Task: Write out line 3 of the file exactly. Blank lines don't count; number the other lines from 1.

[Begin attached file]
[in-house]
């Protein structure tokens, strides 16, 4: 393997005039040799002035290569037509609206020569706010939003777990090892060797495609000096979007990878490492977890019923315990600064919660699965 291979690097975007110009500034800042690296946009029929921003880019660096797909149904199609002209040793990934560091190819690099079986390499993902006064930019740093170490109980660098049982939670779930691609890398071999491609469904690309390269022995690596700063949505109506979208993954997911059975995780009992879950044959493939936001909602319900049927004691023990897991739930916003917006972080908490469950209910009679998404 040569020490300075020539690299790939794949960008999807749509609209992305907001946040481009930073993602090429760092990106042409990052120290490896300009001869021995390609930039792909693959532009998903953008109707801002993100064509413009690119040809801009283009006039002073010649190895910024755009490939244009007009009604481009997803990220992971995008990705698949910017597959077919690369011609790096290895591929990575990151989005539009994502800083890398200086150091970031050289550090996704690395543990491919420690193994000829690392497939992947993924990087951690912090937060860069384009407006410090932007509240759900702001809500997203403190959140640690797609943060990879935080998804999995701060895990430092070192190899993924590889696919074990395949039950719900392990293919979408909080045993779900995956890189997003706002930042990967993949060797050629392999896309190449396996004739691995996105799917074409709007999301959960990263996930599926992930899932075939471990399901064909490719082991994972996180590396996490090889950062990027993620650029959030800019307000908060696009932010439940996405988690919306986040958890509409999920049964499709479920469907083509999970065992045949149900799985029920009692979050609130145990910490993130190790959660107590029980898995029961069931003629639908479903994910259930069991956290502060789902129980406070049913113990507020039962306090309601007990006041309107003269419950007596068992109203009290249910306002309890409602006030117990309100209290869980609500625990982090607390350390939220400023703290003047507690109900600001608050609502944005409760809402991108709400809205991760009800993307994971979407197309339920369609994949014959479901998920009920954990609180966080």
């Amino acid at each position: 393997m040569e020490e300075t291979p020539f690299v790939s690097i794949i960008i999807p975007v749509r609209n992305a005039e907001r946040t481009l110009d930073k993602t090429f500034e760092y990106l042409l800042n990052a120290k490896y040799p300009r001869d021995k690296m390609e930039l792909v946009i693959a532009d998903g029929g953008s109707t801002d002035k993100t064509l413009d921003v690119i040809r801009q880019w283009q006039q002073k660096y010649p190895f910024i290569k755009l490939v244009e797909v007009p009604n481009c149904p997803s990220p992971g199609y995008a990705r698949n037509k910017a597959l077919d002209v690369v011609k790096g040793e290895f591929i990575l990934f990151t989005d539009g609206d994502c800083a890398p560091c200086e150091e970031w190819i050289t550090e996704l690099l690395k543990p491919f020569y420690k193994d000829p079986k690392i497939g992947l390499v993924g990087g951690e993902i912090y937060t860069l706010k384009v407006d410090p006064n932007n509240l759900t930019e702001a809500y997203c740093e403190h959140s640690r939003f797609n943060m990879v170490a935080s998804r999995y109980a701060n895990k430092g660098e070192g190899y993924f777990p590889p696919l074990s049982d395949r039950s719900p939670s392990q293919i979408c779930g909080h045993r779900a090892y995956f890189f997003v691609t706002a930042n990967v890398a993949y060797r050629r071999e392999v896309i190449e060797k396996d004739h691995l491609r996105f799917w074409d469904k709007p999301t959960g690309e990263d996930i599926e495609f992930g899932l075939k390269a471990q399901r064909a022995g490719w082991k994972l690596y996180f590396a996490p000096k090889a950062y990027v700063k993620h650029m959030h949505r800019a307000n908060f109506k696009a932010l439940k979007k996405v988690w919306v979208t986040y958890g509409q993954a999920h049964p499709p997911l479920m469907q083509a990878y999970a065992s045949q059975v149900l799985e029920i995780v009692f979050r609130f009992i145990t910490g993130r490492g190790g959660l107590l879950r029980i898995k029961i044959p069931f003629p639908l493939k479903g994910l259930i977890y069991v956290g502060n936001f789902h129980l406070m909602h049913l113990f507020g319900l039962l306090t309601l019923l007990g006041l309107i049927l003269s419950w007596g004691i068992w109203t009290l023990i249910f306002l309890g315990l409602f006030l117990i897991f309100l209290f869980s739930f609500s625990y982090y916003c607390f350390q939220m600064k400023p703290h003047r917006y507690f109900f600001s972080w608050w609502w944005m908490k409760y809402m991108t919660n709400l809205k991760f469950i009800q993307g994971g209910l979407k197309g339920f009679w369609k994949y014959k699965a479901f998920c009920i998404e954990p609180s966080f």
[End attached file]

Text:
């Amino acid at each position: 393997m040569e020490e300075t291979p020539f690299v790939s690097i794949i960008i999807p975007v749509r609209n992305a005039e907001r946040t481009l110009d930073k993602t090429f500034e760092y990106l042409l800042n990052a120290k490896y040799p300009r001869d021995k690296m390609e930039l792909v946009i693959a532009d998903g029929g953008s109707t801002d002035k993100t064509l413009d921003v690119i040809r801009q880019w283009q006039q002073k660096y010649p190895f910024i290569k755009l490939v244009e797909v007009p009604n481009c149904p997803s990220p992971g199609y995008a990705r698949n037509k910017a597959l077919d002209v690369v011609k790096g040793e290895f591929i990575l990934f990151t989005d539009g609206d994502c800083a890398p560091c200086e150091e970031w190819i050289t550090e996704l690099l690395k543990p491919f020569y420690k193994d000829p079986k690392i497939g992947l390499v993924g990087g951690e993902i912090y937060t860069l706010k384009v407006d410090p006064n932007n509240l759900t930019e702001a809500y997203c740093e403190h959140s640690r939003f797609n943060m990879v170490a935080s998804r999995y109980a701060n895990k430092g660098e070192g190899y993924f777990p590889p696919l074990s049982d395949r039950s719900p939670s392990q293919i979408c779930g909080h045993r779900a090892y995956f890189f997003v691609t706002a930042n990967v890398a993949y060797r050629r071999e392999v896309i190449e060797k396996d004739h691995l491609r996105f799917w074409d469904k709007p999301t959960g690309e990263d996930i599926e495609f992930g899932l075939k390269a471990q399901r064909a022995g490719w082991k994972l690596y996180f590396a996490p000096k090889a950062y990027v700063k993620h650029m959030h949505r800019a307000n908060f109506k696009a932010l439940k979007k996405v988690w919306v979208t986040y958890g509409q993954a999920h049964p499709p997911l479920m469907q083509a990878y999970a065992s045949q059975v149900l799985e029920i995780v009692f979050r609130f009992i145990t910490g993130r490492g190790g959660l107590l879950r029980i898995k029961i044959p069931f003629p639908l493939k479903g994910l259930i977890y069991v956290g502060n936001f789902h129980l406070m909602h049913l113990f507020g319900l039962l306090t309601l019923l007990g006041l309107i049927l003269s419950w007596g004691i068992w109203t009290l023990i249910f306002l309890g315990l409602f006030l117990i897991f309100l209290f869980s739930f609500s625990y982090y916003c607390f350390q939220m600064k400023p703290h003047r917006y507690f109900f600001s972080w608050w609502w944005m908490k409760y809402m991108t919660n709400l809205k991760f469950i009800q993307g994971g209910l979407k197309g339920f009679w369609k994949y014959k699965a479901f998920c009920i998404e954990p609180s966080f």